TOM BRYANT, took over from my dear friend, the late TONY HOGG, as Editor of ROAD & TRACK magazine in 1988. In total, he worked at the magazine for 36 years, establishing himself as a knowledgeable, and experienced critic of high performance cars. 

We found we shared a love of classic jazz, and golf – although he’s a much more avid, and accomplished golfer than me. I used to invite him along on press events just for his company, as well as hoping the car got a good review.

However, his presence was usually enough to guarantee all the other attendees took the event, and the car, very seriously.

KEITH CRAIN, publisher of the industry’s most well-known weekly newspaper, AUTOMOTIVE NEWS. Keith and I met during his first ever visit to Australia in 1974, and have maintained a strong personal friendship ever since. 

He even wrote to the US Immigration Service on my behalf to support my application for a Green Card!

He has steered the family-owned publishing company through all the good times and turmoil the motor has enjoyed and endured since he took over in 1971.

Keith is an avid car collector, great fun to dine with and revered by many in the industry for his common sense and integrity.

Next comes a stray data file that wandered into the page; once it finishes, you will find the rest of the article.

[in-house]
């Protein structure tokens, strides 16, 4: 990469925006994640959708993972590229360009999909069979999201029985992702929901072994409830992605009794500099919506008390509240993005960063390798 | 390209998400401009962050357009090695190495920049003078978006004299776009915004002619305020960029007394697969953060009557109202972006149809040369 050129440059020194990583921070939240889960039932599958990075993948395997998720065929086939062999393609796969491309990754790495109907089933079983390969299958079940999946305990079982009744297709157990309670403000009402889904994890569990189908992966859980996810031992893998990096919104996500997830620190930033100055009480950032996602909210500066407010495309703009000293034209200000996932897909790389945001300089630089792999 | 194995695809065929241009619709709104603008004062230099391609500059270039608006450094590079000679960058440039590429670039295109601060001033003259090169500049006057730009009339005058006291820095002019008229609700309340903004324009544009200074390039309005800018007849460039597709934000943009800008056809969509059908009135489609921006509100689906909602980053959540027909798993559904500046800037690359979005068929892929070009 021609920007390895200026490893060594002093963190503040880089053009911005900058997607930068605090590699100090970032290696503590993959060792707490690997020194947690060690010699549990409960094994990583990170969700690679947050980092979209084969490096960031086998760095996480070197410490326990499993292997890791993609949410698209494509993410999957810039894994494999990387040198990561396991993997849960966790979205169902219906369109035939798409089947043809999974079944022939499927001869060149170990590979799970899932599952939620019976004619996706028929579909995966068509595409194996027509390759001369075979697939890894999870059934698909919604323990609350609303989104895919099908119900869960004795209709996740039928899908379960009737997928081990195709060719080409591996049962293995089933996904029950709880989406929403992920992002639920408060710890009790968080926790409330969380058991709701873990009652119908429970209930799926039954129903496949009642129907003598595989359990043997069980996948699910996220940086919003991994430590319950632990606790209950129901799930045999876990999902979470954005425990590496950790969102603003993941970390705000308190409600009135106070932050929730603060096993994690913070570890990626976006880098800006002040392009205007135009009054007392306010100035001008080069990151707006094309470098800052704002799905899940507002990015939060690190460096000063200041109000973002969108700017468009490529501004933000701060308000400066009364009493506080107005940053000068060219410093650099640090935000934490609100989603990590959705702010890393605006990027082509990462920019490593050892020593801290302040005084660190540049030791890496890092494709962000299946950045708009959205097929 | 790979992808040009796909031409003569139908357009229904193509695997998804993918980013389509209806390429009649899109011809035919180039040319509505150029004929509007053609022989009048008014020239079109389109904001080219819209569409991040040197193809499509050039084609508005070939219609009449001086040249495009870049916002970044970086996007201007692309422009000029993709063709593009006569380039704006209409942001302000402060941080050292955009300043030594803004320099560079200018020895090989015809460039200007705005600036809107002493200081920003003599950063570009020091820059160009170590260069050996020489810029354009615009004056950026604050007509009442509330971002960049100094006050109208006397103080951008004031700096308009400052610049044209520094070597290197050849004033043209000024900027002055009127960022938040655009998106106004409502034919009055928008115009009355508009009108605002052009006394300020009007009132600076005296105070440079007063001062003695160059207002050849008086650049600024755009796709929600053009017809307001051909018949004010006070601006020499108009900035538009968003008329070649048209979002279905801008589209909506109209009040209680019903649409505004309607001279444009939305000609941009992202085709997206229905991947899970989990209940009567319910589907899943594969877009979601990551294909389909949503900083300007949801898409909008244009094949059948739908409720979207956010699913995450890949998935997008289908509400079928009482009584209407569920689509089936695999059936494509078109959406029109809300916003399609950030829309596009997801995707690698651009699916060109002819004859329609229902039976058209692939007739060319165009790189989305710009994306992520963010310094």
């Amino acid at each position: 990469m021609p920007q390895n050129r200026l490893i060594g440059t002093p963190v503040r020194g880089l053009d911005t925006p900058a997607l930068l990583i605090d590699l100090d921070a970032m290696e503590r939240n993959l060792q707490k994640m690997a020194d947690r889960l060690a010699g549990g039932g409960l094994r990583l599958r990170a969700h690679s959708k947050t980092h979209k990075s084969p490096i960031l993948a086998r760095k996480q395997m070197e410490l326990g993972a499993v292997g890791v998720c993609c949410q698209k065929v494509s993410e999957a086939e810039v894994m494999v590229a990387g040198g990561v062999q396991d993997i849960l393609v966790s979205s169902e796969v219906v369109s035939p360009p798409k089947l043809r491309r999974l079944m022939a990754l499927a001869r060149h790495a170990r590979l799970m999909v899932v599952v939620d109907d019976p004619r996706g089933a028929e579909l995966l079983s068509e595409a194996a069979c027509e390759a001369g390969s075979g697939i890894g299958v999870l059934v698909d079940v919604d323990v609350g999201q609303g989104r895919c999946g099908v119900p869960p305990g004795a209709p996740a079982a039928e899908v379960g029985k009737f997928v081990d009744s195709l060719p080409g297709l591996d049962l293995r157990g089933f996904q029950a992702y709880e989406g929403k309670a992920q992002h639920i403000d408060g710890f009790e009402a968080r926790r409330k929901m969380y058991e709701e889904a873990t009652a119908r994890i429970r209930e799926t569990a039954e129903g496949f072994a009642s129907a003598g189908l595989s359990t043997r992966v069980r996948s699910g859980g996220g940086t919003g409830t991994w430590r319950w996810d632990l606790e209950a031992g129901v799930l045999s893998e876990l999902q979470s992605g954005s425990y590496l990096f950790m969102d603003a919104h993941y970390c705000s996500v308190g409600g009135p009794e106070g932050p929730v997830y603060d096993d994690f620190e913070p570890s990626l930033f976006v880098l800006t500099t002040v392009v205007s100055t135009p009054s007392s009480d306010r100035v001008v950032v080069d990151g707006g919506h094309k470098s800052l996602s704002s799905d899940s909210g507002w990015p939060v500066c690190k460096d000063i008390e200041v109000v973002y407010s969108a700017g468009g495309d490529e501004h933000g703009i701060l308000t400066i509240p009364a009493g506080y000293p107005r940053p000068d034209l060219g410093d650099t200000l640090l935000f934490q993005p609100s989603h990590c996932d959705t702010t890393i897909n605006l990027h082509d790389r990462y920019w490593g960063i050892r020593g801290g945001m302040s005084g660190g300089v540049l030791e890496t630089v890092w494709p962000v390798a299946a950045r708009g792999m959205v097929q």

JIM COBB, was Editor of the automotive section of the NEW YORK TIMES for over 28 years, and was known and feared for his honesty and integrity.

Jim and I became friends back in the early 90s when I was PR Director for Jaguar Cars North America. At that time Jaguar sold unreliable, badly-made cars, and I was fearful of a bad review in the NYT. Jim and I tacitly agreed we would not go through all the angst a bad review would engender, so I would decline to loan him a press car. It worked.

Jaguar Cars got its act together, made better cars, and a year or so later I rented a car to the New York Times (the NYT paid to drive test cars!). We got an honest review. He didn't omit comment about the poor quality of previous cars, but he acknowledged the efforts to improve. Can't ask fairer than that. We've been good friends ever since. Jim retired from the NYT in 2014.

CSABA CSERE, was Editor of CAR AND DRIVER magazine during my second tour of duty in America, and he’s not only a fine writer, but a very good driver. 

The last time we were together on a press event, I accompanied him on a very spirited drive of a Bentley Continental Flying Spur sedan, down the twisting San Jacinto Mountain road from Borrego Springs, to Salton Sea and on into San Diego. 

It was a marvellous demonstration of confidence and control; and great conversation too!